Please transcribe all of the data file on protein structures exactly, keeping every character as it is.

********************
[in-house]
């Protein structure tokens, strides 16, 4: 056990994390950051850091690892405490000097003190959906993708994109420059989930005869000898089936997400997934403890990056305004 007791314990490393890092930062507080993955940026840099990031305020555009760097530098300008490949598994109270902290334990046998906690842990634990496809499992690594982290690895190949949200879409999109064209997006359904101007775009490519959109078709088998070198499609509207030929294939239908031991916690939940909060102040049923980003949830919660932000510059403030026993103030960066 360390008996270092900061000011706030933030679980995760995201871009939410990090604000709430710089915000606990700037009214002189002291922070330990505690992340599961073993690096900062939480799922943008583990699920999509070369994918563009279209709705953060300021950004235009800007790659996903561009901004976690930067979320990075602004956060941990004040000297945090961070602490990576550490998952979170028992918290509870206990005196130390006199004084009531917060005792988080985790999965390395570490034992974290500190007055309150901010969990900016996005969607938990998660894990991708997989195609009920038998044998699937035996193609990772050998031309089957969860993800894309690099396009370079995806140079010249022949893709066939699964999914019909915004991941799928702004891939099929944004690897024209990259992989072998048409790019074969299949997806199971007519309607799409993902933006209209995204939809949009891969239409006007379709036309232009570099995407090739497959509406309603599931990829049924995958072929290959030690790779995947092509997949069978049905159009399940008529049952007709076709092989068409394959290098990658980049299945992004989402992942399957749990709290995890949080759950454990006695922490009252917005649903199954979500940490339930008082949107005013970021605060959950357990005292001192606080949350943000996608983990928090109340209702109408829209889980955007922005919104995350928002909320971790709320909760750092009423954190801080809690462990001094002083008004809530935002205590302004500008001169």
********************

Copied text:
[in-house]
């Protein structure tokens, strides 16, 4: 056990994390950051850091690892405490000097003190959906993708994109420059989930005869000898089936997400997934403890990056305004 007791314990490393890092930062507080993955940026840099990031305020555009760097530098300008490949598994109270902290334990046998906690842990634990496809499992690594982290690895190949949200879409999109064209997006359904101007775009490519959109078709088998070198499609509207030929294939239908031991916690939940909060102040049923980003949830919660932000510059403030026993103030960066 360390008996270092900061000011706030933030679980995760995201871009939410990090604000709430710089915000606990700037009214002189002291922070330990505690992340599961073993690096900062939480799922943008583990699920999509070369994918563009279209709705953060300021950004235009800007790659996903561009901004976690930067979320990075602004956060941990004040000297945090961070602490990576550490998952979170028992918290509870206990005196130390006199004084009531917060005792988080985790999965390395570490034992974290500190007055309150901010969990900016996005969607938990998660894990991708997989195609009920038998044998699937035996193609990772050998031309089957969860993800894309690099396009370079995806140079010249022949893709066939699964999914019909915004991941799928702004891939099929944004690897024209990259992989072998048409790019074969299949997806199971007519309607799409993902933006209209995204939809949009891969239409006007379709036309232009570099995407090739497959509406309603599931990829049924995958072929290959030690790779995947092509997949069978049905159009399940008529049952007709076709092989068409394959290098990658980049299945992004989402992942399957749990709290995890949080759950454990006695922490009252917005649903199954979500940490339930008082949107005013970021605060959950357990005292001192606080949350943000996608983990928090109340209702109408829209889980955007922005919104995350928002909320971790709320909760750092009423954190801080809690462990001094002083008004809530935002205590302004500008001169």